COMMENTARY--A friend--one of those computer people who delight in pointing out technology's pratfalls--sent me a link to a news story this week. The headline read: "Govt. official trapped in car after computer fails."
"Security guards smashed their way into an official limousine with sledgehammers on Monday to rescue Thailand's finance minister after his car's computer failed," Reuters said.
Seems that the computer in Suchart Jaovisidha's BMW failed, automatically locking all the doors and shutting off the air-conditioning. "We could hardly breathe for over 10 minutes," the freed minister told reporters. "It was a harrowing experience."
My friend--who'd take a sledgehammer to Microsoft if he could--appended a second story to the Reuters report. It was a press release headlined, "Microsoft technology powers the navigation feature used in BMW's innovative new iDrive telematics system."
The juxtaposition of those two stories might remind some of you of an old joke: What would happen if Microsoft designed cars? They'd run perfectly for 50,000 miles and then explode.
Of course, Microsoft had nothing to do with the Thai minister's George Jetson-like experience ("Jane, open this crazy thing! Help! Jane!"). I know because I called Redmond to find out how a BMW could go from "the ultimate driving machine" to a sweltering tropical prison. For the record, Microsoft has no idea.
"We don't have any system that controls starting, stopping, door locks, engine control, or things like that," said Peter Wengert, marketing manager for Microsoft's automotive business unit. "We just handle the navigation system."
More specifically, Wengert's business unit is in the in-car infotainment business, providing software that improves the driving experience, not the car itself. And that business is no joke.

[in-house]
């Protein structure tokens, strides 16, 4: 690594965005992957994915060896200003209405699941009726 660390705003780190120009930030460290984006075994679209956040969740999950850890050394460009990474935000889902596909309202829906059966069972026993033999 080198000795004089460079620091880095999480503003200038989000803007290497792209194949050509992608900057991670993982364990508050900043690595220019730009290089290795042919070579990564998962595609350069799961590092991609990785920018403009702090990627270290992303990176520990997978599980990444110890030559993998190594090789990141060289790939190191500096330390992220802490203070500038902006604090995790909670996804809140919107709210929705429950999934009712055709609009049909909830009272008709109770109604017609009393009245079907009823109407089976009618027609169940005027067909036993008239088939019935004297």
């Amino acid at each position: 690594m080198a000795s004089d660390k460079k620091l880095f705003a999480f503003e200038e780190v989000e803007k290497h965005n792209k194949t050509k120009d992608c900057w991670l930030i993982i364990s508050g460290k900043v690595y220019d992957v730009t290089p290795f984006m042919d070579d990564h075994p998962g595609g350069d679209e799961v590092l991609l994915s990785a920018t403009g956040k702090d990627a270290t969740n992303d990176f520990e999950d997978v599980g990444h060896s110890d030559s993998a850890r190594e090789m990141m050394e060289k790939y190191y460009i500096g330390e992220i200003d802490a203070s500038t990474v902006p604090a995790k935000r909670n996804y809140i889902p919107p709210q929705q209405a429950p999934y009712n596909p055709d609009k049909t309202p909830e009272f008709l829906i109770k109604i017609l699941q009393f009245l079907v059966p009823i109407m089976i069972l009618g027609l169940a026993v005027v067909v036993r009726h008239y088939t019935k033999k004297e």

Microsoft has been in the automotive technology business for seven years. The company has deals with eight major automakers; besides BMW, they include Citroen, Fiat, Mitsubishi, Subaru, Toyota, Volvo, and Honda. Microsoft's most current car product, based on Windows CE .Net, is Windows Automotive 4.2. The newest version, released last month, adds Web services and Bluetooth connectivity.
With ever longer commutes and our growing dependence on all things digital, we don't want to be out of touch for the many hours we spend behind the wheel.
Microsoft says its new software architecture supports hands-free communication, access to information services, diagnostics, and wireless synchronisation with other mobile devices via Bluetooth. The software also supports limited voice recognition features, allowing drivers to keep their hands on the wheel and off the phone. Turn-by-turn navigation is also included.
Somewhat strangely, the high end of these Microsoft-powered systems can be found in a US$10,000 model sold by Toyota in Japan called the WILLCypha. Besides the information services I've already described, the WILLCypha's G-BOOK in-car information system also includes karaoke.
Microsoft also supports aftermarket automotive electronics manufacturers. Clarion still makes the Auto PC, first introduced in December 1998. The newest version, called Joyride, includes a Windows smartphone and an Xbox game system for backseat passengers.
While Clarion markets Joyride as a Microsoft-enabled product, don't expect the major automakers to do likewise. Wengert said most Microsoft technology will be under-the-hood--well, under the dashboard--and invisible to users.
Still, the company is predicting that, by 2007, 20 percent of new vehicles will include Bluetooth technology, and an estimated 12 percent of new automobiles will be equipped with 802.11-enabled hardware.
I asked my old friend Dick Brass, who invented the dictionary-based spell checker back in 1981 and is now VP of Microsoft's automotive business unit, about his goals for the unit. "We want to create a virtuous cycle, as we have on the desktop," he told me.
Translated, that means a world in which standard operating systems and application programming interfaces allow for a continual reduction in hardware prices, continual improvement in hardware performance, and a stable platform for software developers to build upon. The ultimate goal: having Windows dominate your car's information and entertainment systems as surely as it dominates the PC today.
Windows Automotive is a step in that direction.